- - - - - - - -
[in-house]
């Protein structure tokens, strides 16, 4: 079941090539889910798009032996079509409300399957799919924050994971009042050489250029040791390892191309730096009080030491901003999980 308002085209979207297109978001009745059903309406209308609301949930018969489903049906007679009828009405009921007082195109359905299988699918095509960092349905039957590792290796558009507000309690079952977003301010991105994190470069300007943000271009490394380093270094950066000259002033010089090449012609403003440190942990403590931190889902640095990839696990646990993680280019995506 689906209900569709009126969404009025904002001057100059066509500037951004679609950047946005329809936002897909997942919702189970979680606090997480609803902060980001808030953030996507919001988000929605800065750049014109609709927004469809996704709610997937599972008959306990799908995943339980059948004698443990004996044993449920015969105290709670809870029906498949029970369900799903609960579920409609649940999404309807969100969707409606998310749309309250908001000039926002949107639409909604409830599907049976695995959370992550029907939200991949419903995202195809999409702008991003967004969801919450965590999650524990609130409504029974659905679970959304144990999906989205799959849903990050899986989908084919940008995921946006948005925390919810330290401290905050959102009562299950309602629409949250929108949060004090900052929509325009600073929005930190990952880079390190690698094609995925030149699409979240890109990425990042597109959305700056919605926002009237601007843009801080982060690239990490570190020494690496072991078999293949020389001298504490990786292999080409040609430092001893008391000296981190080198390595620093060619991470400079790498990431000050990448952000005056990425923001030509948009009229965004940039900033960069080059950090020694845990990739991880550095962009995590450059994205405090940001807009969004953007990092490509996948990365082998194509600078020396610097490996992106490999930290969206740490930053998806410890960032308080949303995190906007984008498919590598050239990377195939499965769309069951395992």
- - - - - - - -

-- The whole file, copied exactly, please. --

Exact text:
[in-house]
């Protein structure tokens, strides 16, 4: 079941090539889910798009032996079509409300399957799919924050994971009042050489250029040791390892191309730096009080030491901003999980 308002085209979207297109978001009745059903309406209308609301949930018969489903049906007679009828009405009921007082195109359905299988699918095509960092349905039957590792290796558009507000309690079952977003301010991105994190470069300007943000271009490394380093270094950066000259002033010089090449012609403003440190942990403590931190889902640095990839696990646990993680280019995506 689906209900569709009126969404009025904002001057100059066509500037951004679609950047946005329809936002897909997942919702189970979680606090997480609803902060980001808030953030996507919001988000929605800065750049014109609709927004469809996704709610997937599972008959306990799908995943339980059948004698443990004996044993449920015969105290709670809870029906498949029970369900799903609960579920409609649940999404309807969100969707409606998310749309309250908001000039926002949107639409909604409830599907049976695995959370992550029907939200991949419903995202195809999409702008991003967004969801919450965590999650524990609130409504029974659905679970959304144990999906989205799959849903990050899986989908084919940008995921946006948005925390919810330290401290905050959102009562299950309602629409949250929108949060004090900052929509325009600073929005930190990952880079390190690698094609995925030149699409979240890109990425990042597109959305700056919605926002009237601007843009801080982060690239990490570190020494690496072991078999293949020389001298504490990786292999080409040609430092001893008391000296981190080198390595620093060619991470400079790498990431000050990448952000005056990425923001030509948009009229965004940039900033960069080059950090020694845990990739991880550095962009995590450059994205405090940001807009969004953007990092490509996948990365082998194509600078020396610097490996992106490999930290969206740490930053998806410890960032308080949303995190906007984008498919590598050239990377195939499965769309069951395992």